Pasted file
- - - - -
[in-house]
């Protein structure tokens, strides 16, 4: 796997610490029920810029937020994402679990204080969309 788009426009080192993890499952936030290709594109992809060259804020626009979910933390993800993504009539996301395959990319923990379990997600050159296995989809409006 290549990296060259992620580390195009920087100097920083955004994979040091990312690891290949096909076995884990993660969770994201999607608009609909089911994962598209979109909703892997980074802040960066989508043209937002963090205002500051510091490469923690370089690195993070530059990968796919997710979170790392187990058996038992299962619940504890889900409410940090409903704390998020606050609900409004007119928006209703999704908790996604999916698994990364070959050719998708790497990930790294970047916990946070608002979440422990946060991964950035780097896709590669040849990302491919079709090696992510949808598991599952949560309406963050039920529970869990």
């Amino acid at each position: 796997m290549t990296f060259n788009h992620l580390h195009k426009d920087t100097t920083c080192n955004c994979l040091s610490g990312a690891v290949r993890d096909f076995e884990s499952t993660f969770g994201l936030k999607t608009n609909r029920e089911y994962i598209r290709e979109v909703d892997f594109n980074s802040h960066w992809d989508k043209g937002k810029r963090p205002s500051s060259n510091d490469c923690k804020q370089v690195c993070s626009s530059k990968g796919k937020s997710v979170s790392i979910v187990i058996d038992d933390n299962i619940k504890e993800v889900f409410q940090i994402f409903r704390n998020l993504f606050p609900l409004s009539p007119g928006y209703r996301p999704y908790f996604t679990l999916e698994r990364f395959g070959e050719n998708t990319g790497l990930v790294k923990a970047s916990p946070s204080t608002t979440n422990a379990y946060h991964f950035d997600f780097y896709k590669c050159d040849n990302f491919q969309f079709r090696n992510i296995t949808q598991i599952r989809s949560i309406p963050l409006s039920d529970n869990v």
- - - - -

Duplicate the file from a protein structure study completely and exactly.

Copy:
[in-house]
């Protein structure tokens, strides 16, 4: 796997610490029920810029937020994402679990204080969309 788009426009080192993890499952936030290709594109992809060259804020626009979910933390993800993504009539996301395959990319923990379990997600050159296995989809409006 290549990296060259992620580390195009920087100097920083955004994979040091990312690891290949096909076995884990993660969770994201999607608009609909089911994962598209979109909703892997980074802040960066989508043209937002963090205002500051510091490469923690370089690195993070530059990968796919997710979170790392187990058996038992299962619940504890889900409410940090409903704390998020606050609900409004007119928006209703999704908790996604999916698994990364070959050719998708790497990930790294970047916990946070608002979440422990946060991964950035780097896709590669040849990302491919079709090696992510949808598991599952949560309406963050039920529970869990």
């Amino acid at each position: 796997m290549t990296f060259n788009h992620l580390h195009k426009d920087t100097t920083c080192n955004c994979l040091s610490g990312a690891v290949r993890d096909f076995e884990s499952t993660f969770g994201l936030k999607t608009n609909r029920e089911y994962i598209r290709e979109v909703d892997f594109n980074s802040h960066w992809d989508k043209g937002k810029r963090p205002s500051s060259n510091d490469c923690k804020q370089v690195c993070s626009s530059k990968g796919k937020s997710v979170s790392i979910v187990i058996d038992d933390n299962i619940k504890e993800v889900f409410q940090i994402f409903r704390n998020l993504f606050p609900l409004s009539p007119g928006y209703r996301p999704y908790f996604t679990l999916e698994r990364f395959g070959e050719n998708t990319g790497l990930v790294k923990a970047s916990p946070s204080t608002t979440n422990a379990y946060h991964f950035d997600f780097y896709k590669c050159d040849n990302f491919q969309f079709r090696n992510i296995t949808q598991i599952r989809s949560i309406p963050l409006s039920d529970n869990v």